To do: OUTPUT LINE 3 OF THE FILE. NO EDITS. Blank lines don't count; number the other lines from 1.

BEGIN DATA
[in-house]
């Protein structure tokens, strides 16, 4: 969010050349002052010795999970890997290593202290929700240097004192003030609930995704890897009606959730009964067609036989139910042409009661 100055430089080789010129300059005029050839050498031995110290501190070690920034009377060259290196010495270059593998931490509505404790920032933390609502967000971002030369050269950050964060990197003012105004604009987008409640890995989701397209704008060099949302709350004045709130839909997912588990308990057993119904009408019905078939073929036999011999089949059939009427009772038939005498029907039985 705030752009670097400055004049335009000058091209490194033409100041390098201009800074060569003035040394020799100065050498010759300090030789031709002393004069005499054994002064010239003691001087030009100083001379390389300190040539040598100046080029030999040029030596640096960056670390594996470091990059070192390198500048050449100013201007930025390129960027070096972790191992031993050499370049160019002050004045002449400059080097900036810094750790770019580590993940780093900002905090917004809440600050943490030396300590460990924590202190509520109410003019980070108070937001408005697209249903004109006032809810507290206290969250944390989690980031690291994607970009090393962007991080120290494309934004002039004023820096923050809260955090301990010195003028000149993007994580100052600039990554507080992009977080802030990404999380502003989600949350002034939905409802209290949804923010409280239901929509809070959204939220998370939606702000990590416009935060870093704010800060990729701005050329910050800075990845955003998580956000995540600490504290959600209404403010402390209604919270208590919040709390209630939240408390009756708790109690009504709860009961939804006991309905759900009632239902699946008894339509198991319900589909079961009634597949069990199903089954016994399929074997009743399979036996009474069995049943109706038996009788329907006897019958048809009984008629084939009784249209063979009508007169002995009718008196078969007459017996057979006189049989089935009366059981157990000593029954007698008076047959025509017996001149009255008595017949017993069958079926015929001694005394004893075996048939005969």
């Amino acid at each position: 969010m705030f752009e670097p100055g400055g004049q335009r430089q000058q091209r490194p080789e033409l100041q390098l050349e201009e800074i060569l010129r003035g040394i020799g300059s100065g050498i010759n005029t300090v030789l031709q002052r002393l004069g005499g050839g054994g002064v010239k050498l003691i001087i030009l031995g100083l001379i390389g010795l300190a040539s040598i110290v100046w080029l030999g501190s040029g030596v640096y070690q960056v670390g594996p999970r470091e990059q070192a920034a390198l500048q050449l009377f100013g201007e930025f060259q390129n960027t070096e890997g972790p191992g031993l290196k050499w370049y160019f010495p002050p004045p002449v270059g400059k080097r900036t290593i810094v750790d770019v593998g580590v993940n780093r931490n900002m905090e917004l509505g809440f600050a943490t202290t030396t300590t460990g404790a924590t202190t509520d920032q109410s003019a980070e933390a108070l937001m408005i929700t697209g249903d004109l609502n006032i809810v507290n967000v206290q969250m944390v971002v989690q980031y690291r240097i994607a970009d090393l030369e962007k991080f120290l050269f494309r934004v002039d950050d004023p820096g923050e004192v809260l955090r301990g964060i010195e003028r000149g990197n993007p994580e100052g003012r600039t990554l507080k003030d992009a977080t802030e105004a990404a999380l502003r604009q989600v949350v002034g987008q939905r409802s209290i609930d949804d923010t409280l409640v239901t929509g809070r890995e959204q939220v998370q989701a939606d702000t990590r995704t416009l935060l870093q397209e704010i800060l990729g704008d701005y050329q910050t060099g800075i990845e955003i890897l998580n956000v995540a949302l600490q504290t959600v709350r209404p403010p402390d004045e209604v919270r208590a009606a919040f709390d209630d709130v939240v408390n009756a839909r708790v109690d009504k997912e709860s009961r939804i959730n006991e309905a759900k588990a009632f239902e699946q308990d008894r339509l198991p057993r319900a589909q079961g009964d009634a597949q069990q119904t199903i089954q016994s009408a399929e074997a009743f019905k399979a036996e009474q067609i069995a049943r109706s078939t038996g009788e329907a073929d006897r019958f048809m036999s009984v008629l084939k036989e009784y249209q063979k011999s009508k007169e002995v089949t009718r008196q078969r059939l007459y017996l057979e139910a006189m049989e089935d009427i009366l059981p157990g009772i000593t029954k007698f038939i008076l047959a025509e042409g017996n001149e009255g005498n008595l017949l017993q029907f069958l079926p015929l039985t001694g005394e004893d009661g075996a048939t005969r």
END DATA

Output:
């Amino acid at each position: 969010m705030f752009e670097p100055g400055g004049q335009r430089q000058q091209r490194p080789e033409l100041q390098l050349e201009e800074i060569l010129r003035g040394i020799g300059s100065g050498i010759n005029t300090v030789l031709q002052r002393l004069g005499g050839g054994g002064v010239k050498l003691i001087i030009l031995g100083l001379i390389g010795l300190a040539s040598i110290v100046w080029l030999g501190s040029g030596v640096y070690q960056v670390g594996p999970r470091e990059q070192a920034a390198l500048q050449l009377f100013g201007e930025f060259q390129n960027t070096e890997g972790p191992g031993l290196k050499w370049y160019f010495p002050p004045p002449v270059g400059k080097r900036t290593i810094v750790d770019v593998g580590v993940n780093r931490n900002m905090e917004l509505g809440f600050a943490t202290t030396t300590t460990g404790a924590t202190t509520d920032q109410s003019a980070e933390a108070l937001m408005i929700t697209g249903d004109l609502n006032i809810v507290n967000v206290q969250m944390v971002v989690q980031y690291r240097i994607a970009d090393l030369e962007k991080f120290l050269f494309r934004v002039d950050d004023p820096g923050e004192v809260l955090r301990g964060i010195e003028r000149g990197n993007p994580e100052g003012r600039t990554l507080k003030d992009a977080t802030e105004a990404a999380l502003r604009q989600v949350v002034g987008q939905r409802s209290i609930d949804d923010t409280l409640v239901t929509g809070r890995e959204q939220v998370q989701a939606d702000t990590r995704t416009l935060l870093q397209e704010i800060l990729g704008d701005y050329q910050t060099g800075i990845e955003i890897l998580n956000v995540a949302l600490q504290t959600v709350r209404p403010p402390d004045e209604v919270r208590a009606a919040f709390d209630d709130v939240v408390n009756a839909r708790v109690d009504k997912e709860s009961r939804i959730n006991e309905a759900k588990a009632f239902e699946q308990d008894r339509l198991p057993r319900a589909q079961g009964d009634a597949q069990q119904t199903i089954q016994s009408a399929e074997a009743f019905k399979a036996e009474q067609i069995a049943r109706s078939t038996g009788e329907a073929d006897r019958f048809m036999s009984v008629l084939k036989e009784y249209q063979k011999s009508k007169e002995v089949t009718r008196q078969r059939l007459y017996l057979e139910a006189m049989e089935d009427i009366l059981p157990g009772i000593t029954k007698f038939i008076l047959a025509e042409g017996n001149e009255g005498n008595l017949l017993q029907f069958l079926p015929l039985t001694g005394e004893d009661g075996a048939t005969r």